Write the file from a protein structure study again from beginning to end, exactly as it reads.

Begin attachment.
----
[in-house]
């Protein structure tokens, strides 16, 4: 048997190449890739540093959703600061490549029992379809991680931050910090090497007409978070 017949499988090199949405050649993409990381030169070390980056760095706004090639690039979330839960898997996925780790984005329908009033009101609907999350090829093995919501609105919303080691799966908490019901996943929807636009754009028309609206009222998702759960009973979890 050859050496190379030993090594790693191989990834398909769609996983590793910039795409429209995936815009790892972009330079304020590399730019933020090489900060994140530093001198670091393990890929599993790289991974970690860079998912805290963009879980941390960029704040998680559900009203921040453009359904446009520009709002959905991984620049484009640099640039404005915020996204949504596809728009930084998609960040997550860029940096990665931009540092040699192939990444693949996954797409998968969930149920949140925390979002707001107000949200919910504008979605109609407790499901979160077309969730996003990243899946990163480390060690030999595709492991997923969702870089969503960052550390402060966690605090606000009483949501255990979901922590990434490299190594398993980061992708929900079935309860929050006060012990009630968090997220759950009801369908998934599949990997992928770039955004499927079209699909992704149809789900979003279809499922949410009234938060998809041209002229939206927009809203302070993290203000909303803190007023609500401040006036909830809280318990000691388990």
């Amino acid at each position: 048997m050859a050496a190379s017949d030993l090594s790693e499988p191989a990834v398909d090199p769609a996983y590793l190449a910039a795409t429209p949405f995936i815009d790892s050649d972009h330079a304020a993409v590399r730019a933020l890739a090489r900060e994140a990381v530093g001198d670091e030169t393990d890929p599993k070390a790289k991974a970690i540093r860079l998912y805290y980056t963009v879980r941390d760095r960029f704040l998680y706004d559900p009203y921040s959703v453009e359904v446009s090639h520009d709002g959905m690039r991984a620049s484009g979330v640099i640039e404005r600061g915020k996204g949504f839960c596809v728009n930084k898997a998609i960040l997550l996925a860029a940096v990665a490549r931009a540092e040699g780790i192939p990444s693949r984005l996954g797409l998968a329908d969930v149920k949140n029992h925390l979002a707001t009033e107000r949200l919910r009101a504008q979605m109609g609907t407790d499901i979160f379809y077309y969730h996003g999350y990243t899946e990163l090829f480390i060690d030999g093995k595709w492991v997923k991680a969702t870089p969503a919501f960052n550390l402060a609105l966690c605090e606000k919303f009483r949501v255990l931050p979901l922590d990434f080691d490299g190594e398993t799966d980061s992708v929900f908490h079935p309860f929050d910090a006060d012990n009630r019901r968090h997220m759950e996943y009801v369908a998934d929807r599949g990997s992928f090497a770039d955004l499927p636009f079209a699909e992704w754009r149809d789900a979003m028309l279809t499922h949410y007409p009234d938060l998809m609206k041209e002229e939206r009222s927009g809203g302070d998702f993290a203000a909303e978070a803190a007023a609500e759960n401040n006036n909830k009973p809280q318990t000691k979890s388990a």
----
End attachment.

[in-house]
């Protein structure tokens, strides 16, 4: 048997190449890739540093959703600061490549029992379809991680931050910090090497007409978070 017949499988090199949405050649993409990381030169070390980056760095706004090639690039979330839960898997996925780790984005329908009033009101609907999350090829093995919501609105919303080691799966908490019901996943929807636009754009028309609206009222998702759960009973979890 050859050496190379030993090594790693191989990834398909769609996983590793910039795409429209995936815009790892972009330079304020590399730019933020090489900060994140530093001198670091393990890929599993790289991974970690860079998912805290963009879980941390960029704040998680559900009203921040453009359904446009520009709002959905991984620049484009640099640039404005915020996204949504596809728009930084998609960040997550860029940096990665931009540092040699192939990444693949996954797409998968969930149920949140925390979002707001107000949200919910504008979605109609407790499901979160077309969730996003990243899946990163480390060690030999595709492991997923969702870089969503960052550390402060966690605090606000009483949501255990979901922590990434490299190594398993980061992708929900079935309860929050006060012990009630968090997220759950009801369908998934599949990997992928770039955004499927079209699909992704149809789900979003279809499922949410009234938060998809041209002229939206927009809203302070993290203000909303803190007023609500401040006036909830809280318990000691388990």
């Amino acid at each position: 048997m050859a050496a190379s017949d030993l090594s790693e499988p191989a990834v398909d090199p769609a996983y590793l190449a910039a795409t429209p949405f995936i815009d790892s050649d972009h330079a304020a993409v590399r730019a933020l890739a090489r900060e994140a990381v530093g001198d670091e030169t393990d890929p599993k070390a790289k991974a970690i540093r860079l998912y805290y980056t963009v879980r941390d760095r960029f704040l998680y706004d559900p009203y921040s959703v453009e359904v446009s090639h520009d709002g959905m690039r991984a620049s484009g979330v640099i640039e404005r600061g915020k996204g949504f839960c596809v728009n930084k898997a998609i960040l997550l996925a860029a940096v990665a490549r931009a540092e040699g780790i192939p990444s693949r984005l996954g797409l998968a329908d969930v149920k949140n029992h925390l979002a707001t009033e107000r949200l919910r009101a504008q979605m109609g609907t407790d499901i979160f379809y077309y969730h996003g999350y990243t899946e990163l090829f480390i060690d030999g093995k595709w492991v997923k991680a969702t870089p969503a919501f960052n550390l402060a609105l966690c605090e606000k919303f009483r949501v255990l931050p979901l922590d990434f080691d490299g190594e398993t799966d980061s992708v929900f908490h079935p309860f929050d910090a006060d012990n009630r019901r968090h997220m759950e996943y009801v369908a998934d929807r599949g990997s992928f090497a770039d955004l499927p636009f079209a699909e992704w754009r149809d789900a979003m028309l279809t499922h949410y007409p009234d938060l998809m609206k041209e002229e939206r009222s927009g809203g302070d998702f993290a203000a909303e978070a803190a007023a609500e759960n401040n006036n909830k009973p809280q318990t000691k979890s388990a």